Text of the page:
To most of the public, solar panels and batteries for home energy storage may seem like status baubles of the wealthy—cool, but not practical in an actually-saves-money kind of way. That was true, at one point. But this essential technology has now proven itself within the demanding setting of an affordable housing installation. If solar and integrated energy storage can work here, it can work anywhere.
A year ago, we completed the first installation of a Sunverge integrated solar and energy storage solution within a planned affordable housing community. The project, dubbed 2500R, comprises 34 houses near Sacramento’s central downtown. Each home was outfitted with a solar panel system integrated with Sunverge energy storage hardware and software. The results: electric bills that are 85% lower than comparable homes.
The 2500 R Midtown affordable housing community under construction. (Courtesy: Pacific Housing
The homes, built by Pacific Housing, a non-profit focused on affordable housing, sold out in less than a year at modest price points of $350,000 to $450,000 for homes of 1,250 to 1,700 square feet. The solar energy systems were included in the homes’ prices, which means these homeowners pay no lease or operating fee while enjoying incredibly low electrical bills thanks to a Sunverge battery system that stores the sun’s energy in an 11.64 kWh battery system during the day, releasing it when people arrive home from work, when peak demand often occurs on the local grid.
The solar-battery systems not only increased the cachet of the homes to green-minded buyers, helping the project sell out swiftly, but they also offered to appeal to budget-conscious families looking for homes that were cheap to buy and operate.
“The demographic to whom we sell homes is one for which every penny counts,” says Mark Wiese, CEO of Pacific Housing. “For some of our buyers, $30 a month is a big deal—so this kind of permanent savings on the energy bill really helps. This has been a great draw, a great feature to help sell this project so quickly.”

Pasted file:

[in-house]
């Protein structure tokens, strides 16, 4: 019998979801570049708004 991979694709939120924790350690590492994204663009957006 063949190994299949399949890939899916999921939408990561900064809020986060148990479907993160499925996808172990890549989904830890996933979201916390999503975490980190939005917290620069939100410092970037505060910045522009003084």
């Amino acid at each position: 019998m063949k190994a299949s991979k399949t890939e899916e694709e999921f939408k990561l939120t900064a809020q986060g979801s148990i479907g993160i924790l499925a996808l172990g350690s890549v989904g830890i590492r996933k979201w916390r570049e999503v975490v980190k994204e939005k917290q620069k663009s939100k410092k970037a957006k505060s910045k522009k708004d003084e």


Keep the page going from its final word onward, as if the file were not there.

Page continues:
Site plan for the 2500 R Midtown affordable housing community. (Courtesy: Pacific Housing)
The cooperation from the local utility, Sacramento Municipal Utility District (SMUD), along with the success of the installation and the clear demand from the market, have led us to plan another set of Sunverge installations in an affordable housing project in Sacramento. Construction begins this summer on Heritage Del Paso Nuevo, just a few miles from downtown, will feature 90 homes, each with its own solar energy storage system—these ones even more advanced than those installed at 2500R. These homes will be offered at price points of $250,000 to $270,000.
That puts these houses, which will be energy net-zero, well below the average new home price in the United States of $343,000, and even below the median of $277,000.
SMUD, the local utility and the only one in California to receive more than 20 percent of its energy from renewables, is excited to have the first net-zero housing developments on the West Coast on its grid.
At Sunverge, we feel this is a breakthrough for the entire industry. PV storage systems have now proven themselves to be compatible with any kind of home and price point. The industry is well-positioned to adhere to California’s legislation stipulating that all new homes need to be energy net-zero by 2020. We’re already there, five years early and under budget.
Ken Munson is CEO of Sunverge Energy.